2.04.2013

Made 4 Math: Radical Equation Stips


This year in Algebra II I taught solving radical equations for the first time. I don't really know where this idea came from but I ran with it. I have a small class of 12 students so I created 4 sets of strips and divided my students into groups of three.



I put a star * by the strip that represented the first step in the problem. Each strip represented a different step in the process of solving a radical equation. Students had to put the strips in order, check with me, and then write down what was happening in each step of the process.

Here are the strips:



I printed them on card stock and then laminated them. But I did create the file with the steps out of order in case you want to pass them out and have the students cut them out instead of you.

Last but not least, here's the worksheet I used for them to write down the process. Here's a tip, I only created four steps but that was confusing because students wanted to write 'square both sides' and then after that write 'square roots disappear' when I considered that one step in my brain. So you may want to add another step in there.



This took most of the period and the next day I gave them a worksheet of problems and wrote the answers on the board. They worked them all with very little trouble although their were two problems with fractions which I should have included in our sequencing activity.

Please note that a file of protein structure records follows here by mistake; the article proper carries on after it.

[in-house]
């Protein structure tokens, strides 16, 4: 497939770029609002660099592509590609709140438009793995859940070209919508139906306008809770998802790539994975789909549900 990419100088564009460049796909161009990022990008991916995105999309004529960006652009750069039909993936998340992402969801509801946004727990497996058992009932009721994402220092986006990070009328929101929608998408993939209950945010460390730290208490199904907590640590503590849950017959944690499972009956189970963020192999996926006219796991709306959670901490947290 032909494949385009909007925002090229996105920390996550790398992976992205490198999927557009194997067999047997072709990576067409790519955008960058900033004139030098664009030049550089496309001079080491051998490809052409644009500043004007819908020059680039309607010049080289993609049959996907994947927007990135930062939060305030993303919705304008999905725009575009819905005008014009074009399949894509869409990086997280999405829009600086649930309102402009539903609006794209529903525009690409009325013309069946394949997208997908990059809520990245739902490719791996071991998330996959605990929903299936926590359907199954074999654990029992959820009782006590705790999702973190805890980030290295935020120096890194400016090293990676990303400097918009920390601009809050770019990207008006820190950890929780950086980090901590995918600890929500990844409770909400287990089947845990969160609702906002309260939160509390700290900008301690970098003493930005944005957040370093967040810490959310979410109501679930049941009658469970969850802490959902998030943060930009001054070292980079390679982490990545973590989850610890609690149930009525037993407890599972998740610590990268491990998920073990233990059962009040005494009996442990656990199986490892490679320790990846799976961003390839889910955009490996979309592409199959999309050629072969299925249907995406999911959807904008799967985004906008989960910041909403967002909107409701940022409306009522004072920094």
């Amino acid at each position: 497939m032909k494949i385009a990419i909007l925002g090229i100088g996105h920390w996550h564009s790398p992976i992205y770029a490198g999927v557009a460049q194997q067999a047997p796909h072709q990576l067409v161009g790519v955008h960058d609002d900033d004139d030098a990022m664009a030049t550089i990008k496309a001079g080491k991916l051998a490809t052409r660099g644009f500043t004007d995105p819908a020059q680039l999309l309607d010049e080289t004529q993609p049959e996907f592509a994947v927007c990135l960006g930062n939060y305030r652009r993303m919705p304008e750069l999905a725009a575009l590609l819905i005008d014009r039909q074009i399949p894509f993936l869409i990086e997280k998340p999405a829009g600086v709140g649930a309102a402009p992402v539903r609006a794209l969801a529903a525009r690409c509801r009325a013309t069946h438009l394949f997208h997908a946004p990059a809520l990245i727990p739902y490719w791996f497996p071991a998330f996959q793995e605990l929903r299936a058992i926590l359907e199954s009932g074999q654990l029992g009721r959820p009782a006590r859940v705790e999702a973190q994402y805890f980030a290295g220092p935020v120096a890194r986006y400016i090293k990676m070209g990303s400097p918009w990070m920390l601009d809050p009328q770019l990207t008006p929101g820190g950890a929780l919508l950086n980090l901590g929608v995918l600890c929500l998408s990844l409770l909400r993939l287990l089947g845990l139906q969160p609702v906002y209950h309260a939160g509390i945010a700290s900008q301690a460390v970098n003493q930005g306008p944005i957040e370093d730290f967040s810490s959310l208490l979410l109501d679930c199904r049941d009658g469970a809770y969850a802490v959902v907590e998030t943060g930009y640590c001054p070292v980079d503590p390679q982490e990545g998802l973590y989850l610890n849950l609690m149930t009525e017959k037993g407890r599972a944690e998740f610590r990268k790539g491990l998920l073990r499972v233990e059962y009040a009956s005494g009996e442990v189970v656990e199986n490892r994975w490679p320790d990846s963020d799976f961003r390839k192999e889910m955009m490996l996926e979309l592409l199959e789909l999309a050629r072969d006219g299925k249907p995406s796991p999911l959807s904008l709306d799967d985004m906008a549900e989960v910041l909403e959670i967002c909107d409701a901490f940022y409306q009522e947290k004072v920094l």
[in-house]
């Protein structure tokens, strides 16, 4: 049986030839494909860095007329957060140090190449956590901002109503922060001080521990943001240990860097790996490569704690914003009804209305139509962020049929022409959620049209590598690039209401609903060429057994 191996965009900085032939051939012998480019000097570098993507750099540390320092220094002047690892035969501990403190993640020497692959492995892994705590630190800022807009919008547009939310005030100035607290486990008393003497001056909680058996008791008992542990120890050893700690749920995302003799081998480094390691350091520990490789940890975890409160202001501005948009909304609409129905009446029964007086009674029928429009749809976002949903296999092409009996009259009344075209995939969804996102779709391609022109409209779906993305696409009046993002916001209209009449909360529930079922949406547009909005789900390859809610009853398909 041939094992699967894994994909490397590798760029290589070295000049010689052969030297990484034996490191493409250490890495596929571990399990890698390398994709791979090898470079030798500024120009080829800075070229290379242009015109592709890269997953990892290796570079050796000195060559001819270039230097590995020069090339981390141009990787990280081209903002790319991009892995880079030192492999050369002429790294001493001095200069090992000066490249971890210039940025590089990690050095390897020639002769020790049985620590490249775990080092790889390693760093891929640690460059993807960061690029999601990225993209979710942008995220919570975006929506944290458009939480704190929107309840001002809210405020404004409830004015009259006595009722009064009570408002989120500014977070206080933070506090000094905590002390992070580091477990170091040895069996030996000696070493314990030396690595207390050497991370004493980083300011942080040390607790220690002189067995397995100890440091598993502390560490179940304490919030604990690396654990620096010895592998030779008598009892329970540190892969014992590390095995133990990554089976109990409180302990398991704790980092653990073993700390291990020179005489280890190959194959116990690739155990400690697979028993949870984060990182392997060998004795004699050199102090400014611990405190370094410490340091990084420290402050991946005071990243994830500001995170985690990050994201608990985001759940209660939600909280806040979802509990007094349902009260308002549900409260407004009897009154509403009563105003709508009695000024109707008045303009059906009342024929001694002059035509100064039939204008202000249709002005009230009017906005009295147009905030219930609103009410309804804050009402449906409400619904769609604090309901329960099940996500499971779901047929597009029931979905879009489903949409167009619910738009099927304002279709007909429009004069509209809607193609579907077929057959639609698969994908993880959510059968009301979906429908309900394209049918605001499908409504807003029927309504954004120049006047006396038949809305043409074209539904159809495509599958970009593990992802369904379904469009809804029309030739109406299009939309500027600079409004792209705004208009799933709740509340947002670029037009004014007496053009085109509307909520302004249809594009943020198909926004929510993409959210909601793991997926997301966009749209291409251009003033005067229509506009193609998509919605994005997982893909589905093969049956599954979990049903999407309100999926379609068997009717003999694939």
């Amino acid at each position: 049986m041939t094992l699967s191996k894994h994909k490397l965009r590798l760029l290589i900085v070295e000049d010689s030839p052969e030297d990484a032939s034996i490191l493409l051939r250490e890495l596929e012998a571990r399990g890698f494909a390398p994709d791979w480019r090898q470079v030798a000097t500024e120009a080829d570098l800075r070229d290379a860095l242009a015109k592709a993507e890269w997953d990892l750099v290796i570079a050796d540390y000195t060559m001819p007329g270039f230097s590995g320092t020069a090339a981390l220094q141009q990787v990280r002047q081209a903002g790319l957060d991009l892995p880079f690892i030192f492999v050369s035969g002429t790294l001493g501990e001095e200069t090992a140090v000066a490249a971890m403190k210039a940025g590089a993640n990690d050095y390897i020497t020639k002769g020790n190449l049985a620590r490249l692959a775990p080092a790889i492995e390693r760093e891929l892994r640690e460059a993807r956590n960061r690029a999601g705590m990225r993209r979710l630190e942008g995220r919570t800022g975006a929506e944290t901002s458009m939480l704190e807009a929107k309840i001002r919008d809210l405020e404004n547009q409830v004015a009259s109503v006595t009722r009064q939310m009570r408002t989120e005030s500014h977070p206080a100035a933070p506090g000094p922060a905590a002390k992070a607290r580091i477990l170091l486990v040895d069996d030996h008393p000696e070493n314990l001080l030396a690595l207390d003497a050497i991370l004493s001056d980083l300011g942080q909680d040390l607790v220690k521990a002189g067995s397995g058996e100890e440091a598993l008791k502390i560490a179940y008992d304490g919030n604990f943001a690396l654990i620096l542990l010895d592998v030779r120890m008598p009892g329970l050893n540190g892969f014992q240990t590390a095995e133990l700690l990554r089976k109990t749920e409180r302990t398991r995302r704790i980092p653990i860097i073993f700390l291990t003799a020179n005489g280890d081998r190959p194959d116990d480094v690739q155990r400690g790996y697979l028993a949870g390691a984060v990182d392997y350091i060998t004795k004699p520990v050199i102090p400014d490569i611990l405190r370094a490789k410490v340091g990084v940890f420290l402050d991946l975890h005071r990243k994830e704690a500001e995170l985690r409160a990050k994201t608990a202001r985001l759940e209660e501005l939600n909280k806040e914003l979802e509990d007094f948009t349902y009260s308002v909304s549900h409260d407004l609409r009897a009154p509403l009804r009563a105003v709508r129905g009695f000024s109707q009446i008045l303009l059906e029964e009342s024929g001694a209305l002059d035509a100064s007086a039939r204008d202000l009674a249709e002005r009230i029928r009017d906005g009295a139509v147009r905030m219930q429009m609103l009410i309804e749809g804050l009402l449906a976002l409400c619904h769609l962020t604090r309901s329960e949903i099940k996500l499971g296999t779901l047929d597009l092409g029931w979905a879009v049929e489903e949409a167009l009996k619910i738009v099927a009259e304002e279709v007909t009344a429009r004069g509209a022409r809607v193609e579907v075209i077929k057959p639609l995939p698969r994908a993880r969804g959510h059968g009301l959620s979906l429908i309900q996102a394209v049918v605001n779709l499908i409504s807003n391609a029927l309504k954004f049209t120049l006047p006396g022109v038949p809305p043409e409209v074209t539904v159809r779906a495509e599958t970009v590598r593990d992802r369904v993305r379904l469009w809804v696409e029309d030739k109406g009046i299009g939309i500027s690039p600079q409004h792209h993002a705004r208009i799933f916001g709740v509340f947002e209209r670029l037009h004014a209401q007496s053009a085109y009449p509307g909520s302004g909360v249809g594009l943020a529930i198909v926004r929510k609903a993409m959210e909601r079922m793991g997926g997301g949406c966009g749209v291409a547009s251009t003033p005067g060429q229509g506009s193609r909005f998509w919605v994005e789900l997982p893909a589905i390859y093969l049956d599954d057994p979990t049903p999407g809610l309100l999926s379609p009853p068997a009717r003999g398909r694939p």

On their assessment for radicals, this was the concept they did the best on overall.

On a side note, I thought it was cute that when I first passed out the strips they immediately started to sort them into piles. lol See, sorting pays off!!

2 comments:

  1. This was FANTASTIC. We used it last week and the kids whipped right through radical equations. If only I could figure out how to get them to the same level with simplifying radicals...

    My student teacher even made his own equation strips for solving exponential functions. What an awesome idea!

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    Replies
    1. I use square root trees similar to a factor tree to teach simplifying radicals. I've never taught it another way so I can't really tell you if it's the best or not...

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